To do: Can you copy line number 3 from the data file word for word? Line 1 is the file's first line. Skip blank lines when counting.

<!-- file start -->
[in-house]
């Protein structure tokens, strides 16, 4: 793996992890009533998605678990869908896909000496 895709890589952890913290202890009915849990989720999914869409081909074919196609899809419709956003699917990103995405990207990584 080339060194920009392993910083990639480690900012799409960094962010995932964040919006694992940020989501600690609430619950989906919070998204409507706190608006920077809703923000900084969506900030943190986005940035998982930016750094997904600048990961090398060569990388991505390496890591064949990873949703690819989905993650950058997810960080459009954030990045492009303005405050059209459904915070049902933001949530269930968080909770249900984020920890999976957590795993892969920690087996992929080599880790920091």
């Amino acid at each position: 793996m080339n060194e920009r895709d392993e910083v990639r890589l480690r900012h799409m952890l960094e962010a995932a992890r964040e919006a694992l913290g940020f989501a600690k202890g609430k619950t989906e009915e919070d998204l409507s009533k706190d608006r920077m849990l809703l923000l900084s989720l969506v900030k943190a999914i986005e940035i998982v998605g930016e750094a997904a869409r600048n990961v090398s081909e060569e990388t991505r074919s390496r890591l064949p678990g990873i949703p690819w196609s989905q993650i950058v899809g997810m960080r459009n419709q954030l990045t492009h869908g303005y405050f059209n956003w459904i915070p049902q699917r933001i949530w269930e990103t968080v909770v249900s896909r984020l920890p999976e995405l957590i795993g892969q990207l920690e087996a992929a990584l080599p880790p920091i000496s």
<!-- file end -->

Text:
């Amino acid at each position: 793996m080339n060194e920009r895709d392993e910083v990639r890589l480690r900012h799409m952890l960094e962010a995932a992890r964040e919006a694992l913290g940020f989501a600690k202890g609430k619950t989906e009915e919070d998204l409507s009533k706190d608006r920077m849990l809703l923000l900084s989720l969506v900030k943190a999914i986005e940035i998982v998605g930016e750094a997904a869409r600048n990961v090398s081909e060569e990388t991505r074919s390496r890591l064949p678990g990873i949703p690819w196609s989905q993650i950058v899809g997810m960080r459009n419709q954030l990045t492009h869908g303005y405050f059209n956003w459904i915070p049902q699917r933001i949530w269930e990103t968080v909770v249900s896909r984020l920890p999976e995405l957590i795993g892969q990207l920690e087996a992929a990584l080599p880790p920091i000496s």